You’ve probably heard about the Malaysia Kitchen Food Market by now; the alfresco laneway dining experience organised by Malaysia Kitchen Australia to raise awareness of Malaysian cuisine with the general public. If not for the event itself, then probably for the massive queues it’s generating.
For instance, on its opening night, the queue was so long that not only did it run down the majority of a city block but it doubled back on itself with the end of the queue running all the way back to the entrance. That works out to be an approximate length of 200-300 metres!
Though, that hardly comes as a surprise. Gather a respectable roster of Sydney’s Malaysian restaurants, provide an interesting dining environment & charge a paltry sum for a generous offering, and you have a recipe for an overwhelming success.
The entrance to the Malaysia Kitchen Food Market is located right next to the Lowes store on George St, opposite the QVB. Look for the long queue, the security manning the entrance to the laneway, and for things out of the ordinary such as a disproportionate ratio of digital cameras or people walking down the length of the queue shooting video.
The inner sanctum sports two communal tables that run the length of the narrow laneway, which under normal circumstances serves as an emergency exit for patrons of the State Theatre. A $10 admission fee gets you a seat at the table and shared plates of food from the feature restaurants for that dining session. Awesome value as quite often just one of those dishes would likely cost around that mark, let alone four.
Food is prepared out in the open by the food service staff. The majority of the food pre-cooked and merely plated on service. Understandably so, given the circumstances. Thankfully, some of the food is made to order. In the instances where that matters, it makes a world of difference. Taste any pre-prepared stir-fried noodle dish and you’ll understand.
However, that’s about as far as the Malaysian hawker food market concept goes. Whilst marketed as a contemporary interpretation of a Malaysian hawker market, it’s as much a Malaysian hawker market as lemon chicken is Chinese food, if my experiences in Malaysia are anything to go by. The overall experience is probably better described as a pop-up restaurant.
Soon after you’re seated plates of food are presented, intended to be shared amongst your dining party rather than for the whole communal table. Beverages are available and can be ordered from a roving barman, for lack of a better term. Whilst complimentary table water is available, all other drinks are charged in addition to the admission fee.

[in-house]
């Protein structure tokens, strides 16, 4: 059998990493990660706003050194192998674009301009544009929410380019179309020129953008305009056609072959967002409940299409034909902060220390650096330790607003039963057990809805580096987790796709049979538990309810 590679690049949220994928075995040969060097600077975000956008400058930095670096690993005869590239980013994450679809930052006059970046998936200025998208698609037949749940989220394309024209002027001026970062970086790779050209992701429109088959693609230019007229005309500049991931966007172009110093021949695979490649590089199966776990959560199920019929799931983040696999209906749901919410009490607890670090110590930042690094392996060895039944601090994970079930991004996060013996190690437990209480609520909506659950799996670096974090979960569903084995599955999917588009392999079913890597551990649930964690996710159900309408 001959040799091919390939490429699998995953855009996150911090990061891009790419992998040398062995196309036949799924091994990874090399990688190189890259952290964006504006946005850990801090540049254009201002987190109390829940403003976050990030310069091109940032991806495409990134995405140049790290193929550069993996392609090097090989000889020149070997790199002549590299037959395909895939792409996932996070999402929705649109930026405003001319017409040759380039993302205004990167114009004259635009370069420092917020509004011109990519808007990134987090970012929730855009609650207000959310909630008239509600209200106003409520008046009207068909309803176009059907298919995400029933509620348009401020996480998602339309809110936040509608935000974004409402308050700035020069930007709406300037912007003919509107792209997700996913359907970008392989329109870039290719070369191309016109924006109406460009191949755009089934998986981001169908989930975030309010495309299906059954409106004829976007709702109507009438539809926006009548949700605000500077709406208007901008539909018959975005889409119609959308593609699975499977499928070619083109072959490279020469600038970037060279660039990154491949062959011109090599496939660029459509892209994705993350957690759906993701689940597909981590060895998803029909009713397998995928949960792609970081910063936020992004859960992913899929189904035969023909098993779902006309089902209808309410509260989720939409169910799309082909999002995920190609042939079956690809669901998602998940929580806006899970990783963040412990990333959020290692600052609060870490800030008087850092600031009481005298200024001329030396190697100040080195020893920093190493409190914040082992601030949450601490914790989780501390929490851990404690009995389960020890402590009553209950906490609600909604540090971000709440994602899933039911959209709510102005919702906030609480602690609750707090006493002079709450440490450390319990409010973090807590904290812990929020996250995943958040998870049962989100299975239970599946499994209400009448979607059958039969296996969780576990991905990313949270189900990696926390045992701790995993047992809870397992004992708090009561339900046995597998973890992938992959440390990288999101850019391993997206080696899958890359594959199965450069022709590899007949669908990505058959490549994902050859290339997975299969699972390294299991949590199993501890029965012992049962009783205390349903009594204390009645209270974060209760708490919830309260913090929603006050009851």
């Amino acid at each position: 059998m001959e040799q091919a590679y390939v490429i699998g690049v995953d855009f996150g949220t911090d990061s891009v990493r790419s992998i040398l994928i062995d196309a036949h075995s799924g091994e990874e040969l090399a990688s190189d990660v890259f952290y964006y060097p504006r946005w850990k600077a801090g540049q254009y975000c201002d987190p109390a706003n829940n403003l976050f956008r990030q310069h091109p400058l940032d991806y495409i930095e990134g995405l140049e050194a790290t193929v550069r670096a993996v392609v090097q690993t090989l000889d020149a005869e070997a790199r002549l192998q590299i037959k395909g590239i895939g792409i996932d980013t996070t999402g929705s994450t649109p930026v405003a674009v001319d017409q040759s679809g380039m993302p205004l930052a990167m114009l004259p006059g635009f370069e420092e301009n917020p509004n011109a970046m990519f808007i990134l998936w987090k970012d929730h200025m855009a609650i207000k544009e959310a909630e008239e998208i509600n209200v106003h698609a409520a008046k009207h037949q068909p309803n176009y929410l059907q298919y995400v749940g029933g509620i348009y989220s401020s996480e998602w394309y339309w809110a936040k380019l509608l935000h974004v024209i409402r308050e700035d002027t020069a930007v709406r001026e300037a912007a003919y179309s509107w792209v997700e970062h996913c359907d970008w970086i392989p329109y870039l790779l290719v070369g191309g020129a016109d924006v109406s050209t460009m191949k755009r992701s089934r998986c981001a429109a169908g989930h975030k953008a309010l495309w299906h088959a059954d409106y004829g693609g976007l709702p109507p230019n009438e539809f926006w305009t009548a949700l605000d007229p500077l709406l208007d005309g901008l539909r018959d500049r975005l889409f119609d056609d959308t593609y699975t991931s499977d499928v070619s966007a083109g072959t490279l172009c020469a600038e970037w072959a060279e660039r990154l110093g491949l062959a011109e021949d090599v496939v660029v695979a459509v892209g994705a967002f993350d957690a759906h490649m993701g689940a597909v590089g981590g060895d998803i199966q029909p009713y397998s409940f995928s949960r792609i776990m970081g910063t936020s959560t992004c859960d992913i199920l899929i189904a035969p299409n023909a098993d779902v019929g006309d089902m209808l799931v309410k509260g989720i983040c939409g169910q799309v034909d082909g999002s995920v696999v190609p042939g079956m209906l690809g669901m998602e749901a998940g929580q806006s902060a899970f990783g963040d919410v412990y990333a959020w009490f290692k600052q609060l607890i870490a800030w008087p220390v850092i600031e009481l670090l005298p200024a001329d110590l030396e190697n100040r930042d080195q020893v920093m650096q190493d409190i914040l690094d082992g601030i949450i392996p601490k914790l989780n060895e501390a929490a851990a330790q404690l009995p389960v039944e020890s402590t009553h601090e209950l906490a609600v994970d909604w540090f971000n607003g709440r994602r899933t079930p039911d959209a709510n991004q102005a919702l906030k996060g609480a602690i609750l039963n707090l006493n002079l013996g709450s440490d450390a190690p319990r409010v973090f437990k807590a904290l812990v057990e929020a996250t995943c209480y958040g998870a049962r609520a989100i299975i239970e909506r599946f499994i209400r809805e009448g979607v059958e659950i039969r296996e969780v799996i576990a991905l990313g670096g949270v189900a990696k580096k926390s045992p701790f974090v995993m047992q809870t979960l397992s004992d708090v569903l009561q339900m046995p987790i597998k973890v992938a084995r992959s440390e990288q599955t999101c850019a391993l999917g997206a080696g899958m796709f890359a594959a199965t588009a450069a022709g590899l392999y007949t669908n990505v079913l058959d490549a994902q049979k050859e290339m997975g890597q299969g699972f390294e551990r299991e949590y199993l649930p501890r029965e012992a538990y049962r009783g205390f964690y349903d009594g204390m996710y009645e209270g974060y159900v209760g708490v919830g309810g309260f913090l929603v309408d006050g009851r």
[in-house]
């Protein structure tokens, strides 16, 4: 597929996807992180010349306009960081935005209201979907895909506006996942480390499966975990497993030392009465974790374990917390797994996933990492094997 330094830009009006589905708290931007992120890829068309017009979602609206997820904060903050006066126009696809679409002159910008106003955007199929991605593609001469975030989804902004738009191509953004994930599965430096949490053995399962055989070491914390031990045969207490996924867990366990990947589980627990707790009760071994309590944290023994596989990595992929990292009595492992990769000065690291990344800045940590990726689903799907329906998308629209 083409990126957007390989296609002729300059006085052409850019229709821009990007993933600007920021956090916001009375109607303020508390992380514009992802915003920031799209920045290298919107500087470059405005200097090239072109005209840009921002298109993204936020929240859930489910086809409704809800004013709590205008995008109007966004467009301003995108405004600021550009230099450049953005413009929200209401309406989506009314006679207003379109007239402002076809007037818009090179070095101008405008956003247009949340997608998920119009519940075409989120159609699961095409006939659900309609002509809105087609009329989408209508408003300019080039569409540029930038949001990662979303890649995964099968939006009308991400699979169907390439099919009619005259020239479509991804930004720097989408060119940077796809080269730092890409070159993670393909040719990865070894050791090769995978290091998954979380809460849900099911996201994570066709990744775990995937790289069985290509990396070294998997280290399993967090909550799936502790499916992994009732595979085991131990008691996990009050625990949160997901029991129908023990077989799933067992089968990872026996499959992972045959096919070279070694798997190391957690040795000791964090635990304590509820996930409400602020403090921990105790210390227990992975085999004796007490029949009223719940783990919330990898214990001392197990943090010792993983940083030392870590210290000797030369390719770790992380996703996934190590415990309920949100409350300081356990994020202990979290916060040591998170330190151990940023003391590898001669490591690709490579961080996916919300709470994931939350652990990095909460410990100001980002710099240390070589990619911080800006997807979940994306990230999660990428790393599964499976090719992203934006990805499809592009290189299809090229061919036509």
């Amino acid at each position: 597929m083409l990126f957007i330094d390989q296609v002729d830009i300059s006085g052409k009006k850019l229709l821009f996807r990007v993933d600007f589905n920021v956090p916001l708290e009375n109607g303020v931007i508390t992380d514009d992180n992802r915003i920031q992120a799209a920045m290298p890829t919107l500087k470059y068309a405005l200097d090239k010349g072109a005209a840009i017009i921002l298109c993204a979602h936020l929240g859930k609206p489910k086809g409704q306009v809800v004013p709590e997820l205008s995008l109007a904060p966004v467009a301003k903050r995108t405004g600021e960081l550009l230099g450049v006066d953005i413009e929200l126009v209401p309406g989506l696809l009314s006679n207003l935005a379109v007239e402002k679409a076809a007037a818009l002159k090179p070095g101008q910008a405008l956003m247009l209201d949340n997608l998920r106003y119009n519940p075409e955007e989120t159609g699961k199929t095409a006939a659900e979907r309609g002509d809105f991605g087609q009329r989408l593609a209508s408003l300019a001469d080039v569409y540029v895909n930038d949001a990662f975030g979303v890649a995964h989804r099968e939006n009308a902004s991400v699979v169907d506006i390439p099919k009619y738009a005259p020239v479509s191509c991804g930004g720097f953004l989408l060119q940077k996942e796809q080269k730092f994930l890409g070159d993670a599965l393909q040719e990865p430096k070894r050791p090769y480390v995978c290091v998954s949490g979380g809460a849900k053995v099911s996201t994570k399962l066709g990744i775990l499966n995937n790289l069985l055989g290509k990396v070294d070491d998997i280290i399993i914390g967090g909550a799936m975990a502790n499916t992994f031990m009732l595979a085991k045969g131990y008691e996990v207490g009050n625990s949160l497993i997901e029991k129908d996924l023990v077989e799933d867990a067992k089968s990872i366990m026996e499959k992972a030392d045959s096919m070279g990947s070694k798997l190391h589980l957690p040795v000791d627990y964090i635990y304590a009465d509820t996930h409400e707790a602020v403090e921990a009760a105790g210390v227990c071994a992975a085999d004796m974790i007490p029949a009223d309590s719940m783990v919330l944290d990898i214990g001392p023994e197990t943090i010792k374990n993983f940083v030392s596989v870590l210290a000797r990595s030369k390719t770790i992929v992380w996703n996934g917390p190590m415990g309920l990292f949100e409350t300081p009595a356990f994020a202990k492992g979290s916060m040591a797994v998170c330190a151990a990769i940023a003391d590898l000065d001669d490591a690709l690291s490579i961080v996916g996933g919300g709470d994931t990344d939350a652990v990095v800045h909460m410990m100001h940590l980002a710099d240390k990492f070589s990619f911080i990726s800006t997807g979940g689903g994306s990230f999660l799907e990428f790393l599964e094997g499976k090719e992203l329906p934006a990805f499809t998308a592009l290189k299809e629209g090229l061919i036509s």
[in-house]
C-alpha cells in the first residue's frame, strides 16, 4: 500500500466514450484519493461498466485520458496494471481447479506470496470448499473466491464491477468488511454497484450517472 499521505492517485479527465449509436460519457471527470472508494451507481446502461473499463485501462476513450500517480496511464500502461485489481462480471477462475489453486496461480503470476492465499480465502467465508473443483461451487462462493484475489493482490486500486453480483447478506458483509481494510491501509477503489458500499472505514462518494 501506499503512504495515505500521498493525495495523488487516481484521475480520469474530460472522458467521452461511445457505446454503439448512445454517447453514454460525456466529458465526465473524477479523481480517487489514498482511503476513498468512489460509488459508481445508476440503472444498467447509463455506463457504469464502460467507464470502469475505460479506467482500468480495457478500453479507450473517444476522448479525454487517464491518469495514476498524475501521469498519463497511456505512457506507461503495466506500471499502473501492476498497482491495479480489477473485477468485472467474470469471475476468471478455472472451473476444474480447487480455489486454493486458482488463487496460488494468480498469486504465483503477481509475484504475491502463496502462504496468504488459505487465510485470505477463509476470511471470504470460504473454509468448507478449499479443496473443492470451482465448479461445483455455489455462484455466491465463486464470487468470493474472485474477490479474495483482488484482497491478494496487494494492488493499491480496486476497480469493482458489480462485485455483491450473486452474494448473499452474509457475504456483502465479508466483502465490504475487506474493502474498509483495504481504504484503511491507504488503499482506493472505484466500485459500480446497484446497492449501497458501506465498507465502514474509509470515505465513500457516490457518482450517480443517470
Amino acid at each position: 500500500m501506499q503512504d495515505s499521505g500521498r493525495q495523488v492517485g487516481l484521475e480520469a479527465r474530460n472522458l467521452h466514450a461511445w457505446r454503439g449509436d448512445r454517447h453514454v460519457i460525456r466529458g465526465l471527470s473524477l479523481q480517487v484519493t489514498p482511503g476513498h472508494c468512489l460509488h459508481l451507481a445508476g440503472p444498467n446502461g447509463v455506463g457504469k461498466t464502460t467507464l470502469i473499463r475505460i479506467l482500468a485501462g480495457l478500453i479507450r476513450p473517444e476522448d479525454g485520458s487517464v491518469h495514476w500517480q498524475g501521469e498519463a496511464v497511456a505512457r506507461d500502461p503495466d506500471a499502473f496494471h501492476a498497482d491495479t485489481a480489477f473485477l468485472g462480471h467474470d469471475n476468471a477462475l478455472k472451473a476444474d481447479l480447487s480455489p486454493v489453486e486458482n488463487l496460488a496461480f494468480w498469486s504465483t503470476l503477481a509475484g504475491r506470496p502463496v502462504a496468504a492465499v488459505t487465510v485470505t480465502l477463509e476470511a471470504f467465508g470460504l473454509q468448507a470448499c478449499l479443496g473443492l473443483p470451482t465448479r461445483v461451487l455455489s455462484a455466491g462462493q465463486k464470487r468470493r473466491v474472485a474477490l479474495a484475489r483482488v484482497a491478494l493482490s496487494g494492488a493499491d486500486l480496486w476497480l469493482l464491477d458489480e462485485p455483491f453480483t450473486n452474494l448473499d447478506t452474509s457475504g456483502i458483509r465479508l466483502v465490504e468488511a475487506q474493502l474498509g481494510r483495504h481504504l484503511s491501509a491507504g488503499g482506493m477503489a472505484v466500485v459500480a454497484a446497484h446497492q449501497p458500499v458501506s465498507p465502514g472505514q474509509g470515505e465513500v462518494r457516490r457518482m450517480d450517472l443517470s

Of all the dishes, the clear favourite of the evening for me was the Nasi Kunyit with Beef Rendang from Kaki Lima; slow cooked beef curry served with turmeric glutinous rice & cucumber slices on banana leaves.
Whilst I won’t go so far to say it’s the food of the gods, foodgasmic or any other hyperbole that we tend to use to describe something that is phenomenally delicious, this was really good. The beef is tender from the slow cooking. The sweetened curry sauce is mild, rich and flavourful. It’s pretty much what you’d expect from any good curry.
The woman posing for the photo is the managing director of Kaki Lima and the person behind the beef rendang recipe, Aida Gan.
Other dishes for this evening include:
- Roti Canai with Satay Chicken served with a sweet & spicy peanut sauce from Mamak. Just as good as what you’d get at their restaurants as it was all made to order.
- Nasi Lemak from Jackie M. Fragrant coconut rice accompanied with dried anchovy sambal, peanuts, egg, cucumber & achar, a pickled salad of sorts.
- Char Kway Teow from Kuali. Stir-fry rice noodles with prawns, fishcake, beansprout, egg & garlic chives.
The restaurants and the dishes their offer vary from session to session. Other participating restaurants include Sambal, Chinta Ria, Malacca Straits, Jimmy’s Recipe, Lees Malaysian & Laksa Me from Melbourne. So if you are able to make the final lunch and dinner sessions, you may find that you end up with a completely different set of dishes.
Assuming it’s not too late, and you really want in on this experience while it’s around, I’d advise queuing up to an hour ahead of opening time. Half an hour prior to the opening of the dinner session that I attended had a queue of probably a hundred or so people already lining up. With seating for around 80 in the laneway, that’s already the first dinner session sorted well before the dinner had even started.
By the same token, there’s no need to be too crazy about it. If the popularity of this event is anything to go by, there will be others in future. I’m certain of it. Perhaps in a different location. Perhaps in a different format. Hopefully, one that actually resembles a proper Asian hawker market, as I’d love for that concept to flourish locally.
Then again, why wait? Whose to stop you from visiting these restaurants in your own time? I know that if I ever find myself in the Eastern Suburbs, Kaki Lima is certainly on my shortlist of places to check out.
If you choose the brave the queues, I wish you all the best. I hope you find that it’s worth the wait.
Edit: It’s probably worth mentioning the session times for today if you’re looking to go. Session times are 12-3pm for lunch and 6-9pm for dinner.
Edit 2: The event is now closed.
the heart of food dined at Malaysia Kitchen Food Market courtesy of 360 Digital Influence, the social media team of Ogilvy PR.